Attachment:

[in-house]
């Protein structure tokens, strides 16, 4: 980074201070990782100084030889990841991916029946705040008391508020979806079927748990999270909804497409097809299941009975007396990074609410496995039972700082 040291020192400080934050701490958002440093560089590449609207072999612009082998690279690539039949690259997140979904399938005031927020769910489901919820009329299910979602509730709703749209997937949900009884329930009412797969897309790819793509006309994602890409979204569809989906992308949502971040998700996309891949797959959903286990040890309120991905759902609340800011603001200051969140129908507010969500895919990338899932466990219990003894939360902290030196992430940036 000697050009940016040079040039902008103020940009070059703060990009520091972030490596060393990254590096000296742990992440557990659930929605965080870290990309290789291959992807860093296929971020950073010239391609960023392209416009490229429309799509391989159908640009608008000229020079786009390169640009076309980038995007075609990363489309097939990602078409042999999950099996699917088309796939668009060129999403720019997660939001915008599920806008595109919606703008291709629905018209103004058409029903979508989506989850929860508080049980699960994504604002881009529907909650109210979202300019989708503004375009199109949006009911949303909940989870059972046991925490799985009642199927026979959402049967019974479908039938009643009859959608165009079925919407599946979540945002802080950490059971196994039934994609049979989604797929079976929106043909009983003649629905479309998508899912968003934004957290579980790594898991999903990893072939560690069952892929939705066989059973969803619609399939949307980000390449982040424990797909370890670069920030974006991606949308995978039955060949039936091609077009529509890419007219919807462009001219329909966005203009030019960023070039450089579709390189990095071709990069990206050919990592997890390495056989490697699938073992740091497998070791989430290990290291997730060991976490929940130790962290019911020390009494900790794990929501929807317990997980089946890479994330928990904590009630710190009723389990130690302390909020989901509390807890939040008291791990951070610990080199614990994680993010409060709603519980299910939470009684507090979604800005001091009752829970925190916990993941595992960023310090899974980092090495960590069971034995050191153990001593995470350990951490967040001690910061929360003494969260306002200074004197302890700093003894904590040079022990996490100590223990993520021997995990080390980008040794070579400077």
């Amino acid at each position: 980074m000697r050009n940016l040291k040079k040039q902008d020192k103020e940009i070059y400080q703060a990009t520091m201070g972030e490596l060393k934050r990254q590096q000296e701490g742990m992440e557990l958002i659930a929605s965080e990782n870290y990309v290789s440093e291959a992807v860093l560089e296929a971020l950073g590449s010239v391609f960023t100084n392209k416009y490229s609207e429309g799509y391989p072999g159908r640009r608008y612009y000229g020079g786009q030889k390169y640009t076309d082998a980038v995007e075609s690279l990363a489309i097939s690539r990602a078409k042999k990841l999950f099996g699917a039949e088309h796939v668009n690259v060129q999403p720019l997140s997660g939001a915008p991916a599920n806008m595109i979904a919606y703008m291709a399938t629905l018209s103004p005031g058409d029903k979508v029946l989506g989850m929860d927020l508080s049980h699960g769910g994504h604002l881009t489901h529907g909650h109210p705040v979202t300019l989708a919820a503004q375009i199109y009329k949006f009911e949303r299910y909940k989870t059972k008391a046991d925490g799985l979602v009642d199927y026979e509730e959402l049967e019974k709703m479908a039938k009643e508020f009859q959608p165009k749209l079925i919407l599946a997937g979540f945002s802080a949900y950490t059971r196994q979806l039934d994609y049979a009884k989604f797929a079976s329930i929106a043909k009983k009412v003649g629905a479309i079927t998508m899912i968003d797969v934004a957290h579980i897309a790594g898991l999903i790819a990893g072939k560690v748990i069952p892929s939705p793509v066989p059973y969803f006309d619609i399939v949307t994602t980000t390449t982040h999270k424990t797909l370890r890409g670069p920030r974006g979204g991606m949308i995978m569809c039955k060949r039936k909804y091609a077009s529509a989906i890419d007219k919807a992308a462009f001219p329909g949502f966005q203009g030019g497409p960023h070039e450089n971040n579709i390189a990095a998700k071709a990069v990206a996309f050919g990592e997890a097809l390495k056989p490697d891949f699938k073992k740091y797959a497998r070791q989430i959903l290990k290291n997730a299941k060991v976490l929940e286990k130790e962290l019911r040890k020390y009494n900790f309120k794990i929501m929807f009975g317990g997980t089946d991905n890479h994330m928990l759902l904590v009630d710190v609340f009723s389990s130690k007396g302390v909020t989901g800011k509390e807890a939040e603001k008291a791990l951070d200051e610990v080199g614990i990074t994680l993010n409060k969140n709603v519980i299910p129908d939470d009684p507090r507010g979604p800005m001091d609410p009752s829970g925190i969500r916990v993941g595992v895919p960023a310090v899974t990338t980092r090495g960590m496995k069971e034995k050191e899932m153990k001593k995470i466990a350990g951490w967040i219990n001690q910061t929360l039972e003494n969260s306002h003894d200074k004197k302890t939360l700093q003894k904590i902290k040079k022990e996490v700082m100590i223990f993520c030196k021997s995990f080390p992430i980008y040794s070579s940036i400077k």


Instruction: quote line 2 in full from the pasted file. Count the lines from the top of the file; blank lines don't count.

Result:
């Protein structure tokens, strides 16, 4: 980074201070990782100084030889990841991916029946705040008391508020979806079927748990999270909804497409097809299941009975007396990074609410496995039972700082 040291020192400080934050701490958002440093560089590449609207072999612009082998690279690539039949690259997140979904399938005031927020769910489901919820009329299910979602509730709703749209997937949900009884329930009412797969897309790819793509006309994602890409979204569809989906992308949502971040998700996309891949797959959903286990040890309120991905759902609340800011603001200051969140129908507010969500895919990338899932466990219990003894939360902290030196992430940036 000697050009940016040079040039902008103020940009070059703060990009520091972030490596060393990254590096000296742990992440557990659930929605965080870290990309290789291959992807860093296929971020950073010239391609960023392209416009490229429309799509391989159908640009608008000229020079786009390169640009076309980038995007075609990363489309097939990602078409042999999950099996699917088309796939668009060129999403720019997660939001915008599920806008595109919606703008291709629905018209103004058409029903979508989506989850929860508080049980699960994504604002881009529907909650109210979202300019989708503004375009199109949006009911949303909940989870059972046991925490799985009642199927026979959402049967019974479908039938009643009859959608165009079925919407599946979540945002802080950490059971196994039934994609049979989604797929079976929106043909009983003649629905479309998508899912968003934004957290579980790594898991999903990893072939560690069952892929939705066989059973969803619609399939949307980000390449982040424990797909370890670069920030974006991606949308995978039955060949039936091609077009529509890419007219919807462009001219329909966005203009030019960023070039450089579709390189990095071709990069990206050919990592997890390495056989490697699938073992740091497998070791989430290990290291997730060991976490929940130790962290019911020390009494900790794990929501929807317990997980089946890479994330928990904590009630710190009723389990130690302390909020989901509390807890939040008291791990951070610990080199614990994680993010409060709603519980299910939470009684507090979604800005001091009752829970925190916990993941595992960023310090899974980092090495960590069971034995050191153990001593995470350990951490967040001690910061929360003494969260306002200074004197302890700093003894904590040079022990996490100590223990993520021997995990080390980008040794070579400077």